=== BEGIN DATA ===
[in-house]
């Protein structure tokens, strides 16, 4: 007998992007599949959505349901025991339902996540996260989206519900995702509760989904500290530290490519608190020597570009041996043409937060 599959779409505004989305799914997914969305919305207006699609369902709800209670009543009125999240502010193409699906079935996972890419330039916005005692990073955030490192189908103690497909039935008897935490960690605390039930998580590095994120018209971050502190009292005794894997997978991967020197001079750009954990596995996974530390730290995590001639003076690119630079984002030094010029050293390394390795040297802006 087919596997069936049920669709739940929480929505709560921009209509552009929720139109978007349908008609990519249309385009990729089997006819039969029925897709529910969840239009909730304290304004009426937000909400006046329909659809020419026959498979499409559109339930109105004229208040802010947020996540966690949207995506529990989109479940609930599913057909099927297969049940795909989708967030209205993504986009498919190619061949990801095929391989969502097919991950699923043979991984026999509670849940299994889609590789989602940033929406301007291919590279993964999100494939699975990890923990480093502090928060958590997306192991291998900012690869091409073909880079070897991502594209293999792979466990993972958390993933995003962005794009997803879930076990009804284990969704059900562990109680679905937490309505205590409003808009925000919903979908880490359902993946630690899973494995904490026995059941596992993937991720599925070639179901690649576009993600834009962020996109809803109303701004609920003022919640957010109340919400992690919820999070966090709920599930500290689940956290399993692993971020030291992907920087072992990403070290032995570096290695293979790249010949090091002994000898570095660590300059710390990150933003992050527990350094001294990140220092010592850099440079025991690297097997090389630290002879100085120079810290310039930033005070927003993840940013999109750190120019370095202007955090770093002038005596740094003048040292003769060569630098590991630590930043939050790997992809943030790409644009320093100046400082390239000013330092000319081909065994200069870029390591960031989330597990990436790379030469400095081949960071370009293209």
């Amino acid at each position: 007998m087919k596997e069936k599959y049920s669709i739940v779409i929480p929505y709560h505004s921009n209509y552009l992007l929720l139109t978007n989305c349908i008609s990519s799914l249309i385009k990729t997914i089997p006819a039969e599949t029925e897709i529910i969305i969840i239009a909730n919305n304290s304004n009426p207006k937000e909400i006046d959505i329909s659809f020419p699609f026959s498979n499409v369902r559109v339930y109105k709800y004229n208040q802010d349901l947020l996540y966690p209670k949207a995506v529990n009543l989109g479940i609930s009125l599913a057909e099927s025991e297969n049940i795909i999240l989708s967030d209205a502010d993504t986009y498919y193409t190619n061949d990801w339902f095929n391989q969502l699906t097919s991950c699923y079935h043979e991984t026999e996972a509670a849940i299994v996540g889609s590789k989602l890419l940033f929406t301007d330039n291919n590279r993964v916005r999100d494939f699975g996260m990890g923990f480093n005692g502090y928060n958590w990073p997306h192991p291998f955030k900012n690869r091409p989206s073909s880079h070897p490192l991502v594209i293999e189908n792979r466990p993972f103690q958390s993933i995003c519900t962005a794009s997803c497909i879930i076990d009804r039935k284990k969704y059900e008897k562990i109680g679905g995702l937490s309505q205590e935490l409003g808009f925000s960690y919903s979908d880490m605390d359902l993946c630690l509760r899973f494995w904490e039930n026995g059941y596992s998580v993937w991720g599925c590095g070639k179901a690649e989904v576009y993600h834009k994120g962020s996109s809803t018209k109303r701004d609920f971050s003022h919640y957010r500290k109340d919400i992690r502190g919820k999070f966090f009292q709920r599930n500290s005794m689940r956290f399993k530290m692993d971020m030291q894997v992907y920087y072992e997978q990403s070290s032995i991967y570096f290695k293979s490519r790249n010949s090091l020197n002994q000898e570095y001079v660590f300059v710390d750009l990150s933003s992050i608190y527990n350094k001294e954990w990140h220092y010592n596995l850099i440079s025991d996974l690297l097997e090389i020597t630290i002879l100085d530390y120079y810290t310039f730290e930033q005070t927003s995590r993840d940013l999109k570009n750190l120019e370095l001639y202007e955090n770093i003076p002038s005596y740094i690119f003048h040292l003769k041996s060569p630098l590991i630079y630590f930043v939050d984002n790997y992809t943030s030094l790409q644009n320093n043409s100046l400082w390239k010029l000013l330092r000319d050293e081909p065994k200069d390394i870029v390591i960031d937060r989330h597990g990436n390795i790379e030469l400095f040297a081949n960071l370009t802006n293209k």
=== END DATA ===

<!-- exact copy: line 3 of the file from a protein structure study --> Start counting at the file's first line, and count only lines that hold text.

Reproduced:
């Amino acid at each position: 007998m087919k596997e069936k599959y049920s669709i739940v779409i929480p929505y709560h505004s921009n209509y552009l992007l929720l139109t978007n989305c349908i008609s990519s799914l249309i385009k990729t997914i089997p006819a039969e599949t029925e897709i529910i969305i969840i239009a909730n919305n304290s304004n009426p207006k937000e909400i006046d959505i329909s659809f020419p699609f026959s498979n499409v369902r559109v339930y109105k709800y004229n208040q802010d349901l947020l996540y966690p209670k949207a995506v529990n009543l989109g479940i609930s009125l599913a057909e099927s025991e297969n049940i795909i999240l989708s967030d209205a502010d993504t986009y498919y193409t190619n061949d990801w339902f095929n391989q969502l699906t097919s991950c699923y079935h043979e991984t026999e996972a509670a849940i299994v996540g889609s590789k989602l890419l940033f929406t301007d330039n291919n590279r993964v916005r999100d494939f699975g996260m990890g923990f480093n005692g502090y928060n958590w990073p997306h192991p291998f955030k900012n690869r091409p989206s073909s880079h070897p490192l991502v594209i293999e189908n792979r466990p993972f103690q958390s993933i995003c519900t962005a794009s997803c497909i879930i076990d009804r039935k284990k969704y059900e008897k562990i109680g679905g995702l937490s309505q205590e935490l409003g808009f925000s960690y919903s979908d880490m605390d359902l993946c630690l509760r899973f494995w904490e039930n026995g059941y596992s998580v993937w991720g599925c590095g070639k179901a690649e989904v576009y993600h834009k994120g962020s996109s809803t018209k109303r701004d609920f971050s003022h919640y957010r500290k109340d919400i992690r502190g919820k999070f966090f009292q709920r599930n500290s005794m689940r956290f399993k530290m692993d971020m030291q894997v992907y920087y072992e997978q990403s070290s032995i991967y570096f290695k293979s490519r790249n010949s090091l020197n002994q000898e570095y001079v660590f300059v710390d750009l990150s933003s992050i608190y527990n350094k001294e954990w990140h220092y010592n596995l850099i440079s025991d996974l690297l097997e090389i020597t630290i002879l100085d530390y120079y810290t310039f730290e930033q005070t927003s995590r993840d940013l999109k570009n750190l120019e370095l001639y202007e955090n770093i003076p002038s005596y740094i690119f003048h040292l003769k041996s060569p630098l590991i630079y630590f930043v939050d984002n790997y992809t943030s030094l790409q644009n320093n043409s100046l400082w390239k010029l000013l330092r000319d050293e081909p065994k200069d390394i870029v390591i960031d937060r989330h597990g990436n390795i790379e030469l400095f040297a081949n960071l370009t802006n293209k």